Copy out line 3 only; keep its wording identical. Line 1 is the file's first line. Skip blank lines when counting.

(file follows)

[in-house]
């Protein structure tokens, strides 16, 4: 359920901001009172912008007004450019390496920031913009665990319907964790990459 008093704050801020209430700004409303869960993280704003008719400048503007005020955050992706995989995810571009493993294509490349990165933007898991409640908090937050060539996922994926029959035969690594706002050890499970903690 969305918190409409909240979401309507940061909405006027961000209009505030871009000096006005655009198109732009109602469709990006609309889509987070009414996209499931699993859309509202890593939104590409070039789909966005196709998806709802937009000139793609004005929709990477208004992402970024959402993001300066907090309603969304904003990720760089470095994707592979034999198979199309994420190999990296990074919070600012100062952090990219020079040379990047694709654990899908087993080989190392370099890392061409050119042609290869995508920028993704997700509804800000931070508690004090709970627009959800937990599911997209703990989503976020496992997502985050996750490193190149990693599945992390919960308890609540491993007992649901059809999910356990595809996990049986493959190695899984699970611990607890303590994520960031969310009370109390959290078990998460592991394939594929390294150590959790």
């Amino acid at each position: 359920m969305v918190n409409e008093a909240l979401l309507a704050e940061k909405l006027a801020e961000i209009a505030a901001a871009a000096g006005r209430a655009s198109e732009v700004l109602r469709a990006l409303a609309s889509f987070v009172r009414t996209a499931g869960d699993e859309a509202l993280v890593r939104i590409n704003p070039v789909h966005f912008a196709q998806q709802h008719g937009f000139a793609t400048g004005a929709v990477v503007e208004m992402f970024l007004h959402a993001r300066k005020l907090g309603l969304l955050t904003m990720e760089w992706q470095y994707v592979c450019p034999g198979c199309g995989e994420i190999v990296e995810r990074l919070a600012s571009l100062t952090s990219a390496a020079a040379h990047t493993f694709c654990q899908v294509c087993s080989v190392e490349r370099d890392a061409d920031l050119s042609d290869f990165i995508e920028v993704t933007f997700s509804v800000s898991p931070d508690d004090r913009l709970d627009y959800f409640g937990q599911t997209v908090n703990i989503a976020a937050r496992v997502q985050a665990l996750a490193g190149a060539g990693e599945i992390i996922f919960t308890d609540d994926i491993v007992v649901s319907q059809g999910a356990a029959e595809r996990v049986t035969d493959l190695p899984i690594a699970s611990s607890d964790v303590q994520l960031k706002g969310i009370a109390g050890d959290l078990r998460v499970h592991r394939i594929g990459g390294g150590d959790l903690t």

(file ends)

């Amino acid at each position: 359920m969305v918190n409409e008093a909240l979401l309507a704050e940061k909405l006027a801020e961000i209009a505030a901001a871009a000096g006005r209430a655009s198109e732009v700004l109602r469709a990006l409303a609309s889509f987070v009172r009414t996209a499931g869960d699993e859309a509202l993280v890593r939104i590409n704003p070039v789909h966005f912008a196709q998806q709802h008719g937009f000139a793609t400048g004005a929709v990477v503007e208004m992402f970024l007004h959402a993001r300066k005020l907090g309603l969304l955050t904003m990720e760089w992706q470095y994707v592979c450019p034999g198979c199309g995989e994420i190999v990296e995810r990074l919070a600012s571009l100062t952090s990219a390496a020079a040379h990047t493993f694709c654990q899908v294509c087993s080989v190392e490349r370099d890392a061409d920031l050119s042609d290869f990165i995508e920028v993704t933007f997700s509804v800000s898991p931070d508690d004090r913009l709970d627009y959800f409640g937990q599911t997209v908090n703990i989503a976020a937050r496992v997502q985050a665990l996750a490193g190149a060539g990693e599945i992390i996922f919960t308890d609540d994926i491993v007992v649901s319907q059809g999910a356990a029959e595809r996990v049986t035969d493959l190695p899984i690594a699970s611990s607890d964790v303590q994520l960031k706002g969310i009370a109390g050890d959290l078990r998460v499970h592991r394939i594929g990459g390294g150590d959790l903690t």